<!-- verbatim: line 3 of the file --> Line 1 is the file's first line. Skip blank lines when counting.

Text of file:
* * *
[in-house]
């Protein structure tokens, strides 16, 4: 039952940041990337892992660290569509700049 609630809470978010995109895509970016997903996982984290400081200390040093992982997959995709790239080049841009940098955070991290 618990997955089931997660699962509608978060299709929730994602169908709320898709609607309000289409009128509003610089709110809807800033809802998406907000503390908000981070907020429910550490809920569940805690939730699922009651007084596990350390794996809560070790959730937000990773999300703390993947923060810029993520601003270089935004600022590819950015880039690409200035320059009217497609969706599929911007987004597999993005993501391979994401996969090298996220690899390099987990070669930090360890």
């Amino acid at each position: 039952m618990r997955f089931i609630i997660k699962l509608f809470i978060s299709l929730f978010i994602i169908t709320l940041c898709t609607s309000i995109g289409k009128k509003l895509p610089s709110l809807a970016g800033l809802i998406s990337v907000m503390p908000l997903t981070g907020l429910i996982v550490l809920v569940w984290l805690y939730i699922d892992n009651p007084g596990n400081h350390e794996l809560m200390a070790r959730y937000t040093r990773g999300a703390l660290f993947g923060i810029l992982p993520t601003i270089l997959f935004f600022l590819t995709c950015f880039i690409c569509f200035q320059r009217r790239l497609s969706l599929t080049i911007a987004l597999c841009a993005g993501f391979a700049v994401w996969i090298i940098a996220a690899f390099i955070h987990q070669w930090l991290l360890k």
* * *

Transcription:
């Amino acid at each position: 039952m618990r997955f089931i609630i997660k699962l509608f809470i978060s299709l929730f978010i994602i169908t709320l940041c898709t609607s309000i995109g289409k009128k509003l895509p610089s709110l809807a970016g800033l809802i998406s990337v907000m503390p908000l997903t981070g907020l429910i996982v550490l809920v569940w984290l805690y939730i699922d892992n009651p007084g596990n400081h350390e794996l809560m200390a070790r959730y937000t040093r990773g999300a703390l660290f993947g923060i810029l992982p993520t601003i270089l997959f935004f600022l590819t995709c950015f880039i690409c569509f200035q320059r009217r790239l497609s969706l599929t080049i911007a987004l597999c841009a993005g993501f391979a700049v994401w996969i090298i940098a996220a690899f390099i955070h987990q070669w930090l991290l360890k």